Alternatively, you can connect two existing bones by selecting them one after the other and pressing CTRL-PKEY. You can then choose either 'Connected' (the child bone - the one you selected second - will automatically be moved so that it touches the parent) or 'Keep offset'. aa Using the WKEY menu, You can subdivide your bone or flip the name of the bone between Left-Right (See Naming convention below). You can delete the bone with XKEY You can select a chain of bones (connected together) using LKEY, when you hover your mouse over a bone. In many cases, rigs are symmetrical and can be mirrored in half. In these cases, it is helpful to use a left-right naming convention. This is not only useful for your own sake, but it gives Blender a hint that there is a pair of equivalent bones, and enables the use of some very cool tools that will save you some significant work. It's helpful to name your bones with something useful telling you what it's there for, such as leg, arm, finger, back, foot, etc. If you get a bone that has a copy on the other side, however, like the arm (you have 2 arms right?), then the convention is to call them arm.Left and arm.Right. Other alternatives are also possible, like _L, _LEFT, _left, .L, and .Left. Anyway, when you rig try to keep this left-right thing as accurate as possible; it will pay off later on. You can copy a bone named blah.L and flip it over using WKEY --> flip name. So the bone will be blah.L.001 after you copy it, and flipping the name will give you blah.R. Blender handily detects if the .001 version already exists, and increments the number for you.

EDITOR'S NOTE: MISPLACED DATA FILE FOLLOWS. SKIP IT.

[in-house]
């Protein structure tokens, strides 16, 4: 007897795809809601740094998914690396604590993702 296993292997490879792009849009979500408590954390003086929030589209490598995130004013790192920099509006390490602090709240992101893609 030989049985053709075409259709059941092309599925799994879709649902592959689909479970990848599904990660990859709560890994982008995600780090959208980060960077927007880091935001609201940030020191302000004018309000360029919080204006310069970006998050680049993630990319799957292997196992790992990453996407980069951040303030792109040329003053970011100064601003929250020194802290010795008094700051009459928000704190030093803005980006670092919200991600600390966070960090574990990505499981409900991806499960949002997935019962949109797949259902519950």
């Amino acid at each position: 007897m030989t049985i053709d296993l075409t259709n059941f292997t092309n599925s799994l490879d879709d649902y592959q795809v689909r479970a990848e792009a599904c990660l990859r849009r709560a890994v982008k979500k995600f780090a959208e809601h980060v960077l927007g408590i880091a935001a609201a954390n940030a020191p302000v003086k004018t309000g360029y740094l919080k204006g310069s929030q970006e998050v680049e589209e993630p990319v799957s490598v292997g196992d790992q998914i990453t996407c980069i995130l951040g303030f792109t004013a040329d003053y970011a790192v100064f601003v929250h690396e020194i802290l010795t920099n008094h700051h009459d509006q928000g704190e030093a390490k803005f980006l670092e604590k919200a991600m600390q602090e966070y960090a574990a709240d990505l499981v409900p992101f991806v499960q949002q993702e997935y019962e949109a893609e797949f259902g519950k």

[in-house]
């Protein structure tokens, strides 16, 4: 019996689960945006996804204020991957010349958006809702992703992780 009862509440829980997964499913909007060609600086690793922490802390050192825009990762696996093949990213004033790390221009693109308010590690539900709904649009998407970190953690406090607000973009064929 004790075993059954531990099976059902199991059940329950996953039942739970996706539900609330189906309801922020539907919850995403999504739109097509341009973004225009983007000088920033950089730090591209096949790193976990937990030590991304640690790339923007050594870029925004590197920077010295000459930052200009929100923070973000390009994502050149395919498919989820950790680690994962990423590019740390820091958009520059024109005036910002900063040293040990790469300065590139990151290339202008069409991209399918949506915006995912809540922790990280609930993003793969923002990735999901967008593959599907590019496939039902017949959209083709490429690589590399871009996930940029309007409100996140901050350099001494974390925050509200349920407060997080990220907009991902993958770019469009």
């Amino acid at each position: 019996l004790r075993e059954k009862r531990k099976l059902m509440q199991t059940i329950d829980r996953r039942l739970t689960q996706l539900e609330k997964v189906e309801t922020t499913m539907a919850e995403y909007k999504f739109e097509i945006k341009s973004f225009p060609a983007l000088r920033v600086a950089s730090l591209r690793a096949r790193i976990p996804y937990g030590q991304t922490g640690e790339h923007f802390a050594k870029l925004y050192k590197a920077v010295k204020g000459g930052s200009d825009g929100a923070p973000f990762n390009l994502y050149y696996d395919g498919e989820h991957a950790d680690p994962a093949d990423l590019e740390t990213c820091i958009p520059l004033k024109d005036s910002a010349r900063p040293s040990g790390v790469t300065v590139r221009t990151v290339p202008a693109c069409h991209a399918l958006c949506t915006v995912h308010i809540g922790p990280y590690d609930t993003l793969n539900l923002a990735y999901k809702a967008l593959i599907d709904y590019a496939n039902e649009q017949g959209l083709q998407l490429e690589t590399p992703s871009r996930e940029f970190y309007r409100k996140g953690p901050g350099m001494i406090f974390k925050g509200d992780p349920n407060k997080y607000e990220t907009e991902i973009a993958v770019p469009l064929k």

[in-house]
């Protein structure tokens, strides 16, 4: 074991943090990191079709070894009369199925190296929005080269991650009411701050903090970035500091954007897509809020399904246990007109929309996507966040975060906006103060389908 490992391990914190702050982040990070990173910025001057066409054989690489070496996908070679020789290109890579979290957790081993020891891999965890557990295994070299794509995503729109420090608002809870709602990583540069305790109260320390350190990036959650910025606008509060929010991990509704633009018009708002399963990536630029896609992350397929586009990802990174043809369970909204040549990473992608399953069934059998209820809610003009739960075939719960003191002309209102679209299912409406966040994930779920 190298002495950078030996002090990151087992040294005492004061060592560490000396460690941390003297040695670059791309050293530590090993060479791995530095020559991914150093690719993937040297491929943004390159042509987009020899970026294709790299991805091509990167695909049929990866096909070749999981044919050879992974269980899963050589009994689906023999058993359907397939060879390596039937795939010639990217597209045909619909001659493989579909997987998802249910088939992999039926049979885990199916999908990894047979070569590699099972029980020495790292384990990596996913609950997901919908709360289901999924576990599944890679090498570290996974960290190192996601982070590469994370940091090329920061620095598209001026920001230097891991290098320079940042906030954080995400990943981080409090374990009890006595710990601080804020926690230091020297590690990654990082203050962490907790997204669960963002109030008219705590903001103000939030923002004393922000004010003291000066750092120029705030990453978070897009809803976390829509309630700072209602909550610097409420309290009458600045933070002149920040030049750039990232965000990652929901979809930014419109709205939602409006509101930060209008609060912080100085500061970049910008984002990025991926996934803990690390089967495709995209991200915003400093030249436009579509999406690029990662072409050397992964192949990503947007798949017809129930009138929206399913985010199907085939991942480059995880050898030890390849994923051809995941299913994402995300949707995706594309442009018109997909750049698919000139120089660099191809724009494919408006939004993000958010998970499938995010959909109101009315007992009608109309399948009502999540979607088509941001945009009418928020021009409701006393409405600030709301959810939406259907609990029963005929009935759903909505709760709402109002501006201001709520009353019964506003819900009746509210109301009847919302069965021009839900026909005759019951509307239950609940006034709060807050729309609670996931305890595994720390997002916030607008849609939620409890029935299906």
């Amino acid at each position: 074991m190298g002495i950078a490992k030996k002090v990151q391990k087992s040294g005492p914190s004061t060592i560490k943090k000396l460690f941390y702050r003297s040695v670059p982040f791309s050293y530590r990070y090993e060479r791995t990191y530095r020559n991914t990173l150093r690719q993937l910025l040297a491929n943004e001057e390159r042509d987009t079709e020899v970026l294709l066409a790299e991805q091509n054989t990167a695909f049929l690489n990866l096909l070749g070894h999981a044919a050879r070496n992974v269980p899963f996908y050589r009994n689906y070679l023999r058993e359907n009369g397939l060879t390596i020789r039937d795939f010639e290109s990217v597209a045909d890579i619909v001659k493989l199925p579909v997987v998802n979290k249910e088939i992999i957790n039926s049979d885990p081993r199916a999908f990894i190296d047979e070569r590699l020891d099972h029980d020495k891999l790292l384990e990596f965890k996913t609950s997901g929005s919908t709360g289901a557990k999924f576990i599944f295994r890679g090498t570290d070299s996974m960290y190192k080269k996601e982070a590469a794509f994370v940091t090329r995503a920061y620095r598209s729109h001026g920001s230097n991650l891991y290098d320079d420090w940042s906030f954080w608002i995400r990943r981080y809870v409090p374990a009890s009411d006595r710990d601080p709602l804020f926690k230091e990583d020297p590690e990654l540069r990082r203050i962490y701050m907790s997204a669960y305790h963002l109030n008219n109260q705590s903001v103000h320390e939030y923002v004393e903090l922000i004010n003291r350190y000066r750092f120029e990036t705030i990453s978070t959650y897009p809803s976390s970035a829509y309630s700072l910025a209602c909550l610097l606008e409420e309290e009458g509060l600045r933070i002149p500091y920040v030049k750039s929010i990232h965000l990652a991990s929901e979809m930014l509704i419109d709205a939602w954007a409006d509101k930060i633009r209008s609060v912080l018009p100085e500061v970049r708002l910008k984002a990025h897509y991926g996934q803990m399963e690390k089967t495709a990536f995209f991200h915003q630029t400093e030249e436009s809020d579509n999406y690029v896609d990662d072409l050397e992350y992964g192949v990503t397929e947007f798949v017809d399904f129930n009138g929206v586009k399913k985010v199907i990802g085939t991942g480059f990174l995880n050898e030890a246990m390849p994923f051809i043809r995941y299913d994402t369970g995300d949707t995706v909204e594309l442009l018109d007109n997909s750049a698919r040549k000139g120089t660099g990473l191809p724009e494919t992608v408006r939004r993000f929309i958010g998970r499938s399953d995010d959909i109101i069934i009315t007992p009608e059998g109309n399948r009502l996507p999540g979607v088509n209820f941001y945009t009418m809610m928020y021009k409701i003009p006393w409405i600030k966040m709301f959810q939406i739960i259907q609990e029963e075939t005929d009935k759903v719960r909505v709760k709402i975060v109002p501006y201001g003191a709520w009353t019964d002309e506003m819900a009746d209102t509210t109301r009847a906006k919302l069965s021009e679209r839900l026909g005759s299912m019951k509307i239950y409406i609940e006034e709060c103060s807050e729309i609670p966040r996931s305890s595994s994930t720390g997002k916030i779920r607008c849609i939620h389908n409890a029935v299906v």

Useful Rigs[edit | edit source]
Bassam's(slikdigit) Mancandy 1.0 http://freefactory.org/posts/candy-for-everyone
Bassam's(slikdigit) Mancandy 2.0 One of the most complex rig I have available for Blender. It has lattice based stretching. http://freefactory.org/posts/candy-for-everyone
Calvin's 05, 2017 This is an alternate foot roll method to Ludwig's rig.
Clean3D's Mouserig http://blenderartists.org/forum/showthread.php?t=79305
Cognis's AnimTest Interesting use of empty's as a bone.
Daniel Martinez Lara's 3-plender leg This is a complex leg rig. It has many IPO driven bones. http://www.daniel3d.com/pepeland/misc/3dstuff/blender/rig/3-plender_leg_v0-1.zip
Jason Pierce's(sketchy) Ludwig http://jasonpierce.animadillo.com/resource/ludwig/ludwig.html
Martin Georgiev's(Animarto) Walk_anim
Michael Thoenes's Suzanne Rigged http://creationanimation.com/sites/thoenes/animation/3dtutorials.htm
Nathaniel Shaw's Generi
Noodlesgc's (Mike Roberts) W1r3z http://www.esnips.com/doc/276d8bd1-0070-4ee4-bd8c-e787b507d6a9/W1r3z.blend
Nozzy's Driven hand http://blenderartists.org/forum/showthread.php?t=18754
Nozzy's Skinny Guy http://blenderartists.org/forum/showthread?t=30994
Virgilio's Otto 1.6 Interesting constraint to keep the feet on the floor. http://uploader.polorix.net//files/99/otto_v1.6.zip
Woodman5k's Bunny http://web.pdx.edu/~wlf/Bunny.rar
Yagapayanata's Rig(2, 4, 6 legs)